House prices and economic illiteracy

If there is one thing a new political party on the scene in Northern Ireland would need to be, it is economically literate. There is still no evidence of such a grouping.

It was reported last week that it would take at least another decade for house prices to reach 2007 levels again.

This is bad news, but not for the reason the media were hinting at. Quite the reverse – house prices should never reach 2007 levels again – at least not in real terms.

Have we learned nothing? Insane house prices enabled insane borrowing (against the supposed “house value” which turned out to be grossly inflated) which enabled insane spending which created insane debt – which left the country bust.

Already, the UK-wide media are slow to acknowledge that we cannot “spend” our way out of debt – either as a country on bureaucracy or as individuals in shops. The last thing we now need is house prices back to the nutty levels they were at to enable yet more unsustainable spending through unsustainable borrowing.

Even if politicians could do something directly about house prices (a laughable suggestion made on Good Morning Ulster last Friday), they would be keeping them at reasonable levels – frankly, not far above where they currently are. That way, people would have some chance at getting on the housing ladder; while at the same time people would not be able to borrow against a sum twice the real value of their property.

Meanwhile, we need to get back the basics – we do not have the right to drive German cars home to sit on Swedish furniture to watch American TV on Japanese sets while drinking French wine or Italian coffee and phubbing on our Chinese-made Korean-branded smartphone without ourselves trading something in return. Real exports are what will lead to real economic recovery – not unsustainable retail, and certainly not inflated “house prices”.


2 thoughts on “House prices and economic illiteracy

  1. So on a macro scale I completely agree with you Ian. Inflated house prices and cheap money a good economy do not make. However the challenge for me is what this actually means for people caught in the 2008 crash. Thousands caught in negative equity, facing the possibility of not being able to get back in the black before late into retirement or not at al!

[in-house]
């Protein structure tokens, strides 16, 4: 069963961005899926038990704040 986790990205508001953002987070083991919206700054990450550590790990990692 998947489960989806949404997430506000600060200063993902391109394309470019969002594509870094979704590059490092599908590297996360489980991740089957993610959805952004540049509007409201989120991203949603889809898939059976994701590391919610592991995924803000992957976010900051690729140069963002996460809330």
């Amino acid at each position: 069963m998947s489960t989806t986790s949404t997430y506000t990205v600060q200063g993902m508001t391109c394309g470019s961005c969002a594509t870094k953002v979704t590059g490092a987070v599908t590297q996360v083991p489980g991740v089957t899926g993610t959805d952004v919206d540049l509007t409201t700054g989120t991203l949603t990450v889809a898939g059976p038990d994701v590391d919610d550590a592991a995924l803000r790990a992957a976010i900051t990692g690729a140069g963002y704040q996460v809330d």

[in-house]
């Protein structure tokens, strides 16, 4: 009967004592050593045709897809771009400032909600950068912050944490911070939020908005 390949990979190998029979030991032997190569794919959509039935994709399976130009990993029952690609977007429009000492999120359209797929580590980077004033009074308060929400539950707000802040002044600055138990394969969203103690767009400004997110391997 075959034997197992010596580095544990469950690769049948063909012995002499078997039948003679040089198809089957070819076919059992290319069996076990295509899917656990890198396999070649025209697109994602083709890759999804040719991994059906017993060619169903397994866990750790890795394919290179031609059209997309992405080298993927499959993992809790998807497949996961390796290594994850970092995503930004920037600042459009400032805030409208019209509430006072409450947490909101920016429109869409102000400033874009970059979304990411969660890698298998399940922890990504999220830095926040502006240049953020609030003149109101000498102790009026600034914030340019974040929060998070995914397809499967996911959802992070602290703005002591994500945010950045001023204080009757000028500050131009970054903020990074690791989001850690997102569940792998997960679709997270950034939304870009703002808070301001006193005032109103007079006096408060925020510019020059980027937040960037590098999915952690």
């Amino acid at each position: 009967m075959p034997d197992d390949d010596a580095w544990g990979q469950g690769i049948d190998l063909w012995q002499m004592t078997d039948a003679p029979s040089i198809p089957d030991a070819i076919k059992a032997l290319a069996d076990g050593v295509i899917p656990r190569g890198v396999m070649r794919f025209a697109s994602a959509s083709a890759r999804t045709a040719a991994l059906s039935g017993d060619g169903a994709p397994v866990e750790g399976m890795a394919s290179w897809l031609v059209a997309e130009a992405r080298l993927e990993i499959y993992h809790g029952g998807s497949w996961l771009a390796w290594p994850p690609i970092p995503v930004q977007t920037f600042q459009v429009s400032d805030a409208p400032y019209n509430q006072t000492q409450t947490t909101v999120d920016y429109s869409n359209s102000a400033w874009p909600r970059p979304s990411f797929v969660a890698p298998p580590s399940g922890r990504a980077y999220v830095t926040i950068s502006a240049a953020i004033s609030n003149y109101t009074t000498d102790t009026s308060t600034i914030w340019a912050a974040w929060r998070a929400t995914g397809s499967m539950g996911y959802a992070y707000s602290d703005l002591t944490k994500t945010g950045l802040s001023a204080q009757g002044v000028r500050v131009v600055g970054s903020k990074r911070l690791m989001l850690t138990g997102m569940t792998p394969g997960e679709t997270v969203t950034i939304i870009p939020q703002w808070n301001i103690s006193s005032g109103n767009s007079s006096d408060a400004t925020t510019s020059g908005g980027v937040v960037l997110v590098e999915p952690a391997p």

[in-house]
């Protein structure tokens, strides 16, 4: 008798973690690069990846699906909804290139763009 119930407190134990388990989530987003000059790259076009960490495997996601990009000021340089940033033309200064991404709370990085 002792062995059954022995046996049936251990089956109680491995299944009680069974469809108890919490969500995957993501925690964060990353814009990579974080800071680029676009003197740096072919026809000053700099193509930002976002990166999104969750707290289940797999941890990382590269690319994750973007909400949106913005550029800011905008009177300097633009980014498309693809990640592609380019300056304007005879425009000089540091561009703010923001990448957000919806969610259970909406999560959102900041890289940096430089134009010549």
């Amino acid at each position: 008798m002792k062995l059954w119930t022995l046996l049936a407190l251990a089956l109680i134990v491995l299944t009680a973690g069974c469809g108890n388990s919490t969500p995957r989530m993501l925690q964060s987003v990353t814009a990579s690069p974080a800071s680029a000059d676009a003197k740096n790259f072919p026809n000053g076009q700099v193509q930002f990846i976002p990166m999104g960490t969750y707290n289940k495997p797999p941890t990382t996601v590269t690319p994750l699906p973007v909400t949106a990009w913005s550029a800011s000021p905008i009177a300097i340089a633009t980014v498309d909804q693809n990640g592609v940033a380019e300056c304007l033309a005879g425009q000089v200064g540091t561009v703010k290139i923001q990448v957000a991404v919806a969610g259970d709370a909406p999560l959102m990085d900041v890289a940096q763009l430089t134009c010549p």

You’re quite right of course that politicians both can not and should not actively interfere with the market, but as I say, it’s the micro, personal impact I struggle with.

  2. The Listener says:

    Quite excellent, comment Ian. Let us see how many supporting blogs you get. The problem with NI is that the height of many parental aspirations for their children tended to have been, “a good job in the Public Sevice”. The aspirations of all should be for manufacturing skills and entrpreneurship. The latter not particularly in the service industries for home consumption but mainly in the export of products made here in Northen Ireland by skilled Northern Irish people. Intellectual products, light weight products with low transport costs, modest prices, made up for, with quantity and quality of production and sales, and world beating heavy industrial products which are competitive. Once upon a time that was ships, and industrial machinery. Might only be achieved now with investment and a work force ready to take low wages for the general good, but perhaps that is “pie in the sky”.

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